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Conceptual Issues And Student Attitudes Toward Active Learning Exercises In Introductory Mechanics

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2003 Annual Conference


Nashville, Tennessee

Publication Date

June 22, 2003

Start Date

June 22, 2003

End Date

June 25, 2003



Conference Session

Physics in the K-16 Classroom

Page Count


Page Numbers

8.317.1 - 8.317.10



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Paper Authors

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Eswara Venugopal University of Detroit Mercy

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Robert Ross University of Detroit Mercy

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NOTE: The first page of text has been automatically extracted and included below in lieu of an abstract

Session 1558

Conceptual Issues and Student Attitudes Toward Active Learning Exercises in Introductory Mechanics

Robert Ross, Prasad Venugopal

University of Detroit Mercy Department of Chemistry and Biochemistry

Abstract – This paper will report on results of an assessment of in-class active learning exercises in introductory physics courses. The assessment is being conducted to explore conceptual issues in student understanding of Newton’s Laws. Students work in small groups on activities that have been specifically designed for this purpose. Examples of these activities are provided. We also present the results of a survey of student attitudes toward their experience in collaborative learning. The goal of this paper is to explore common misconceptions and student difficulties in mechanics across a wide range of student abilities and backgrounds. Suggestions are provided on how to enhance the classroom experience based on these activities and surveys.


The past several years have seen a renewed enthusiasm for the development of new instructional materials and approaches in introductory physics education at the college level1 . At the core of these efforts is a shift away from a traditional physics curriculum that emphasized textbook problem-solving, descriptive knowledge, deductive reasoning and a top-down approach to instruction. Physics education research has been instrumental in the move towards a student- oriented approach that recognizes that students learn better when they are actively engaged in the learning process itself. In particular, the pioneering works of Arnold Arons and Lillian McDermott have provided an excellent framework for systematically modifying the traditional method of instruction2,3.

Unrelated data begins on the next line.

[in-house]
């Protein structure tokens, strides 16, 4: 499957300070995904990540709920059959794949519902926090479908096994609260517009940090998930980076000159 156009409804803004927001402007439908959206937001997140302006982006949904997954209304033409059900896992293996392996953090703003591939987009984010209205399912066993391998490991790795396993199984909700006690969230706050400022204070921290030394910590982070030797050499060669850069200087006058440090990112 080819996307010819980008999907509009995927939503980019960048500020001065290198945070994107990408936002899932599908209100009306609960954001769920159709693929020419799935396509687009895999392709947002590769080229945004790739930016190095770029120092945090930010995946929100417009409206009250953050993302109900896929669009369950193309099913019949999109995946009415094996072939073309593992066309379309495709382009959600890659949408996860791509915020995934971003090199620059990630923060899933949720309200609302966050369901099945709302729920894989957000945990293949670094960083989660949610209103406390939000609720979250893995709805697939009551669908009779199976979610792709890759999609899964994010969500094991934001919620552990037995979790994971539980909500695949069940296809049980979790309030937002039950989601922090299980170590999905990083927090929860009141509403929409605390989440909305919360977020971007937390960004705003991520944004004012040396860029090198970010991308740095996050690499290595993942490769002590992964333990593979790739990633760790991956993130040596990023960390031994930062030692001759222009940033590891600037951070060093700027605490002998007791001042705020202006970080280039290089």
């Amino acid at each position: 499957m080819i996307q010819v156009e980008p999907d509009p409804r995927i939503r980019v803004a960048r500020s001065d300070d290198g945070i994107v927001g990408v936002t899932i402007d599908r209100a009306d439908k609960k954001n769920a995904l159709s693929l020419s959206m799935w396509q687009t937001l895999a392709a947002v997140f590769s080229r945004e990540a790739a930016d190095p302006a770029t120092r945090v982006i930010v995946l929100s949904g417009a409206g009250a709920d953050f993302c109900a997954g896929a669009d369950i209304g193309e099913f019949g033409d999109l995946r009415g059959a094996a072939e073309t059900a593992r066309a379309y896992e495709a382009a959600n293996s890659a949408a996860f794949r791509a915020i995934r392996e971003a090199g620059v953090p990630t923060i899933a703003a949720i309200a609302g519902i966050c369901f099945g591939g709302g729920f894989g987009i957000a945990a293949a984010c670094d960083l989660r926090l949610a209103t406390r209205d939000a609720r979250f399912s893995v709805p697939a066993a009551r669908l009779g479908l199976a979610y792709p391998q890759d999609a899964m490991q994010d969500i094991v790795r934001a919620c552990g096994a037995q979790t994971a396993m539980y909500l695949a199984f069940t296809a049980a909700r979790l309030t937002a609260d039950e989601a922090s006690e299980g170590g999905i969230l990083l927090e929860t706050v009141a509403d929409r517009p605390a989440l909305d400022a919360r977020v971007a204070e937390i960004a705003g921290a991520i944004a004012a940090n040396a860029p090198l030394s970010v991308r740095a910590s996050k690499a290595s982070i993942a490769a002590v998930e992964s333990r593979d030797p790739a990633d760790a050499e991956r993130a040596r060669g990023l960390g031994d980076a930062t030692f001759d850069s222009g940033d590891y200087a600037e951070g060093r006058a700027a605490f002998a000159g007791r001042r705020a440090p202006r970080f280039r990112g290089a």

Such an approach has been shown to be particularly useful in engaging a diverse student body, such as exists in the College of Engineering & Science at the University of Detroit Mercy (UDM)4,5. The student body at UDM is nearly sixty percent women, and over forty percent students from underrepresented groups. Enrolment in introductory physics courses that are part of various engineering undergraduate programs, broadly reflect this diversity.

This paper represents an attempt by the authors to further incorporate a more student-centered approach to the subject through the use of in-class exercises that promote critical thinking and collaborative learning. The paper is written as follows: In the next section, we give a brief description of the exercises and the goals underlying these activities. Subsequently, we analyze

Proceedings of the 2003 American Society for Engineering Education Annual Conference & Exposition Copyright © 2003, American Society for Engineering Education

Venugopal, E., & Ross, R. (2003, June), Conceptual Issues And Student Attitudes Toward Active Learning Exercises In Introductory Mechanics Paper presented at 2003 Annual Conference, Nashville, Tennessee. 10.18260/1-2--11706

ASEE holds the copyright on this document. It may be read by the public free of charge. Authors may archive their work on personal websites or in institutional repositories with the following citation: © 2003 American Society for Engineering Education. Other scholars may excerpt or quote from these materials with the same citation. When excerpting or quoting from Conference Proceedings, authors should, in addition to noting the ASEE copyright, list all the original authors and their institutions and name the host city of the conference. - Last updated April 1, 2015